Wednesday, July 30, 2008

The Man Who Could Cheat Mediocrity

I have a critique of Terence Fisher's THE MAN WHO COULD CHEAT DEATH (1959) going into the next issue of VW -- it's available on DVD as one of those confounded "Best Buy exclusives" from Legend Films. While going through the disc in search of some screen grabs suitable to accompany my review, I was stopped in my tracks by this impressive shot of Christopher Lee, which had passed over me without particular effect as I watched the film itself. But seen here, as a composed image, I feel that cameraman Jack Asher succeeded in capturing something close to the soul of this much-too-easily-taken-for-granted actor and why I and so many of my generation love him so much.

In this film, which hasn't dated particularly well in my opinion, Lee plays the thankless "other man" role of Dr. Pierre Gérard -- just one of many laughably unimaginative French names peopling Jimmy Sangster's script. (The villain of the piece actually resides at No. 13 Rue Noire!) It's the sort of dull, stiff-upper-lip role that Lee readily accepted in his early determination not to become typecast as one of Hammer's monster men, and I used to think he was boring in it... when I was a much younger viewer not so well-versed in the ways of life and love. Seeing the movie now, I find that Lee is one of its most interesting, enduring facets: I admire his character's deeply held moral convictions, the way he values the medical experience of the elderly character played by Arnold Marlé, and especially the way he readily -- indeed, heroically -- responds in the affirmative when the film's villain, played by Anton Diffring, asks if he's in love with Janine Dubois, the heroine played by Hazel Court -- something we instinctively know he has not yet found the right moment to confide to her. It's in this single outburst of heart that he qualifies himself as the film's hero, allowing some heat to pass through his cool public image -- not that it would make any difference to Janine who, in the final reel, agrees even to damnation if it means remaining by the side of the man she loves so unwisely. The film ends with the usual incendiary mayhem and offers no real closure for Pierre Gérard, and it is only after reflecting on the film from a distance, and revisiting a shot such as this, that we realize that Janine's choice has probably damned him, too.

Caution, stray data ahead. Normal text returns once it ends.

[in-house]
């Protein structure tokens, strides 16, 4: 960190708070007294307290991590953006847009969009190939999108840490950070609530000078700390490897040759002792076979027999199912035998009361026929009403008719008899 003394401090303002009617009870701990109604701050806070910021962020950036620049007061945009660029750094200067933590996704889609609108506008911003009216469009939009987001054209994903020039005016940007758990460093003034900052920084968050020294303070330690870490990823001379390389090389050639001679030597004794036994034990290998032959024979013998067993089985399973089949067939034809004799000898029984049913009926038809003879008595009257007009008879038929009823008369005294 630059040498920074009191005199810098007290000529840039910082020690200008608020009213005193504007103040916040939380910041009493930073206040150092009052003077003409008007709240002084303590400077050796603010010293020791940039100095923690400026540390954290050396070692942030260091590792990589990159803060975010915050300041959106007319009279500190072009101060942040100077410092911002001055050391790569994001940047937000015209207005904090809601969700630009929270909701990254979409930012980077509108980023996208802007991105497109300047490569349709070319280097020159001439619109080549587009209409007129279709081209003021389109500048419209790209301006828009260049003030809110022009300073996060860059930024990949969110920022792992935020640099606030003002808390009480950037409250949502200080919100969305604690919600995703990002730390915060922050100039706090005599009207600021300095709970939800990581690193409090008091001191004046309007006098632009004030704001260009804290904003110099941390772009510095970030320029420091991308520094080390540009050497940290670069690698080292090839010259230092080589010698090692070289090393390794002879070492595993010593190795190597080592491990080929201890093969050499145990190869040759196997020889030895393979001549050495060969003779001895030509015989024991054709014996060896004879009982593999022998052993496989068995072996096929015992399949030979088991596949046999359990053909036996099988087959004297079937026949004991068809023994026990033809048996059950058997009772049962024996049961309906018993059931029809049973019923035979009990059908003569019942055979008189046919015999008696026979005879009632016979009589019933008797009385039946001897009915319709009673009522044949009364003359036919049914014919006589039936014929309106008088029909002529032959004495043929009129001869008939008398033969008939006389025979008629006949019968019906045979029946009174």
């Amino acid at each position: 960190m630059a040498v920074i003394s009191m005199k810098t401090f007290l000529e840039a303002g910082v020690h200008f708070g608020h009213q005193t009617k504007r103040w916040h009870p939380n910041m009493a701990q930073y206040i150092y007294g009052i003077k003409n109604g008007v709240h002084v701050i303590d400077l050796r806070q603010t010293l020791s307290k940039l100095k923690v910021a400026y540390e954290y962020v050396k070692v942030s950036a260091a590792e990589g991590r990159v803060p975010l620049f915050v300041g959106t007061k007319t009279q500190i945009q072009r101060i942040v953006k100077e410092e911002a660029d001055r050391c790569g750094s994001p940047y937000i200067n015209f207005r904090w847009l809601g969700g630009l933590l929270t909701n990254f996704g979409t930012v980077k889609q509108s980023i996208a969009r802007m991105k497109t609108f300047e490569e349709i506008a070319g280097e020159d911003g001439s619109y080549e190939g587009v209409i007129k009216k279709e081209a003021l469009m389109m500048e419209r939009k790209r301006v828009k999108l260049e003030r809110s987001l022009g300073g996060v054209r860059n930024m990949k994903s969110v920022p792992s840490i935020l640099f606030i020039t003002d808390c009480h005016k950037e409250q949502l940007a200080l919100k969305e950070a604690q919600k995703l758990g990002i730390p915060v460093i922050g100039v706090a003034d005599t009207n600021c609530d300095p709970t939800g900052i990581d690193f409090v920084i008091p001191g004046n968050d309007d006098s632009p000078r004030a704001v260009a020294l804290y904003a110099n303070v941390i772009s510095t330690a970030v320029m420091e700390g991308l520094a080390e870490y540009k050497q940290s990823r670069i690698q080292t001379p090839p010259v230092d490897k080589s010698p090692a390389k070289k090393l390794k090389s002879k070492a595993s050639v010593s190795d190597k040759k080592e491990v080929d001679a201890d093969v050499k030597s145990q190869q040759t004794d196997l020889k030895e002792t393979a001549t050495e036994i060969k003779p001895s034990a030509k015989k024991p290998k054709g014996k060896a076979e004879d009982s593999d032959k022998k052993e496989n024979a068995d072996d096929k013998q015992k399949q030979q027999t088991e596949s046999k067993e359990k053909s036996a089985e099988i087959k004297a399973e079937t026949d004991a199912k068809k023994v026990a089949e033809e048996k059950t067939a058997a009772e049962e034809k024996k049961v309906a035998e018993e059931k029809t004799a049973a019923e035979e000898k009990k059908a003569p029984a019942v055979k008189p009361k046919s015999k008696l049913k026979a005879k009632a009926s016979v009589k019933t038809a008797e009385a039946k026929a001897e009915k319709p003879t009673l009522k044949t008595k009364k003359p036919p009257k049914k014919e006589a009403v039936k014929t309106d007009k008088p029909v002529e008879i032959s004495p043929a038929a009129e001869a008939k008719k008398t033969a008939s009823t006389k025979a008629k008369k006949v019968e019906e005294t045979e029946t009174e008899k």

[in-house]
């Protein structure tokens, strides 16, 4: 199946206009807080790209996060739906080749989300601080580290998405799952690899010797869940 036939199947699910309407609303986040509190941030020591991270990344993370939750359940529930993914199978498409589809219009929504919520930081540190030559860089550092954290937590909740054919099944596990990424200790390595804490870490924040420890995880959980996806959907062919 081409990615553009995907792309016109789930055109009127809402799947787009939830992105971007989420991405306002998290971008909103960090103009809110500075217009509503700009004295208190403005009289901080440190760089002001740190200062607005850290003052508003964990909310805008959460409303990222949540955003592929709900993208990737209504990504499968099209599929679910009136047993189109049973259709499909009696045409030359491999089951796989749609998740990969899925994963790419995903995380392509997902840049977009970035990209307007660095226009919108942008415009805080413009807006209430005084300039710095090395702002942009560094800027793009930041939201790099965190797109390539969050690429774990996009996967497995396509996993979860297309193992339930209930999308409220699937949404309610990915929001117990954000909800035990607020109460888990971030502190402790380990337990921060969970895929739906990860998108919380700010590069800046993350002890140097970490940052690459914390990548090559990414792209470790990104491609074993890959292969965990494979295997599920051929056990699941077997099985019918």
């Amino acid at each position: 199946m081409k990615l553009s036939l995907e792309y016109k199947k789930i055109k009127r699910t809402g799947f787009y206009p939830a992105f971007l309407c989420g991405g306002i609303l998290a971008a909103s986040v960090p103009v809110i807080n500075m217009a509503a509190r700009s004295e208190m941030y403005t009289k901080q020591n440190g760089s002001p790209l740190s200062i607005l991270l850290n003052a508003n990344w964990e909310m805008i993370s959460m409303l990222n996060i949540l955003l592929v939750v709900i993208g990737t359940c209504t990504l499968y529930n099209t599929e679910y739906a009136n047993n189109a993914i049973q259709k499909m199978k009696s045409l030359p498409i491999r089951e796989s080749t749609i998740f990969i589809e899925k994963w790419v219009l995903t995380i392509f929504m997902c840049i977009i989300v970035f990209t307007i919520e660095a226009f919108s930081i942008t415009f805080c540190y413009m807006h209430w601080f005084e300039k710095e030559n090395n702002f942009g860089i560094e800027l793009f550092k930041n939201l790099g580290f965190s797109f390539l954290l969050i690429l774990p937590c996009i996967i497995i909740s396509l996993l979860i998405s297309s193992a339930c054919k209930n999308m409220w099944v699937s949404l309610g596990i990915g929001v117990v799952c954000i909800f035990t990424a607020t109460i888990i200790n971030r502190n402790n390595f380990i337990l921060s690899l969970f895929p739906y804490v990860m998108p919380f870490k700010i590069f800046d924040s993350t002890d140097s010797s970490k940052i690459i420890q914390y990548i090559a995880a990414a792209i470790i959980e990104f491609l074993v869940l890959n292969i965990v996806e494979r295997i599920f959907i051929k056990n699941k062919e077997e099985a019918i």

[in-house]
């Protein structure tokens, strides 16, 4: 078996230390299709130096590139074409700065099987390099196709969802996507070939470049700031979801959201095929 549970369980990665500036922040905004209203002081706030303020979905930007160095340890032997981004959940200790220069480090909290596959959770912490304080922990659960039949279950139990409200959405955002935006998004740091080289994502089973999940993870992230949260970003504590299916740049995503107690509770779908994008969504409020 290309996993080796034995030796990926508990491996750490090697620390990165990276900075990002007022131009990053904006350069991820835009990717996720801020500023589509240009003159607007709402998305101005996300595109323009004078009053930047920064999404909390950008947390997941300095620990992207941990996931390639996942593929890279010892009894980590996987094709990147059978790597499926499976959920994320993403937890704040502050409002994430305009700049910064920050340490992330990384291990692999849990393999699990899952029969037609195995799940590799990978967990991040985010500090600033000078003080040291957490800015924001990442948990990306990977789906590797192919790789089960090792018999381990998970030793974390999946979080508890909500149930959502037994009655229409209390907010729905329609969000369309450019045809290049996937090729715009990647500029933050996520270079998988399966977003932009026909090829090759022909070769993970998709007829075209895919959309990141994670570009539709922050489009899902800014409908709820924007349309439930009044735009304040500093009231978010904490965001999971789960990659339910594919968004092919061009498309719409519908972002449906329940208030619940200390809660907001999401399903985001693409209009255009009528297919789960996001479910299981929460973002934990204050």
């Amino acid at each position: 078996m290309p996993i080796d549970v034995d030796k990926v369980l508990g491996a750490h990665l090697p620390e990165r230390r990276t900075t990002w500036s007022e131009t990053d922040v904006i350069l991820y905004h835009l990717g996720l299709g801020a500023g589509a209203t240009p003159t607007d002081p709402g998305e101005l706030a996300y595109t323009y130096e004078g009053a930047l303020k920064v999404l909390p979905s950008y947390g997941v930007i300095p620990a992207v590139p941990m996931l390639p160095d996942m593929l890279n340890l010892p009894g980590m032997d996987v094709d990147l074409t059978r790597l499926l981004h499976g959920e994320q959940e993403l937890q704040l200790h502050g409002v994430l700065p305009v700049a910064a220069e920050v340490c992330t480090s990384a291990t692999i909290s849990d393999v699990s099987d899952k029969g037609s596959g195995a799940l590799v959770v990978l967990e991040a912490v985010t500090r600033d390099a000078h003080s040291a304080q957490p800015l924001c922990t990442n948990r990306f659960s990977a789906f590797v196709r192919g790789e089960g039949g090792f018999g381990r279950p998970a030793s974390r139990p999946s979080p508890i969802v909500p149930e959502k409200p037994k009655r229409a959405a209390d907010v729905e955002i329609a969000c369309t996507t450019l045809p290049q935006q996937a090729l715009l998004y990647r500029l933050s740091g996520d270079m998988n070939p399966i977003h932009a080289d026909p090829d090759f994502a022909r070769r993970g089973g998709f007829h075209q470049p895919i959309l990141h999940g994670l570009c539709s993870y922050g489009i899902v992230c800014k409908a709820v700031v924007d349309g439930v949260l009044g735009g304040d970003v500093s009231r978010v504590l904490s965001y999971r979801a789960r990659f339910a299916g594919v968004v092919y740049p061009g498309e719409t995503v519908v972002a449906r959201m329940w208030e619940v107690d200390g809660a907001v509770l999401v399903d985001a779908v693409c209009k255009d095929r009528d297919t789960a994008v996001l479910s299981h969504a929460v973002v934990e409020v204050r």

Few actors could have played this man with such innate nobility and melancholy, and it's high time Christopher Lee was complimented on making something so touching out of next to nothing.

Tuesday, July 29, 2008

Fixing A Hole

In the course of recent events, various people have asked me what it feels like to have completed the project of a lifetime. The answer I've settled on, the most truthful one, is quick and to the point: "I feel bereaved."

I now have the Bava book as a tangible thing, rather than as a ghost in my head, but there remains the feeling of having lost it. The awards it has received thus far have been wonderful and gratifying, but these honors can't begin to fill the hole that was excavated by the thirty-plus questing years that preceded it. I've experienced "post partum depression" before, with other books I've finished, but this experience is something more profound. I remember reading somewhere that F. Scott Fitzgerald burst into tears when his first novel was accepted by Scribner's, and that he explained his emotional outburst by saying that he knew that nothing else in his life would ever feel so wonderful again. In my case, I'm not weeping uncontrollably or drinking to excess or auditioning bridges to leap off; I'm just very aware that as much as 50% of what used to be Tim Lucas isn't part of me anymore. I'm also aware that, whatever my next projects happen to be, it's unlikely that any of them, separately or in combination, will completely fill the void left behind by this lifetime endeavor.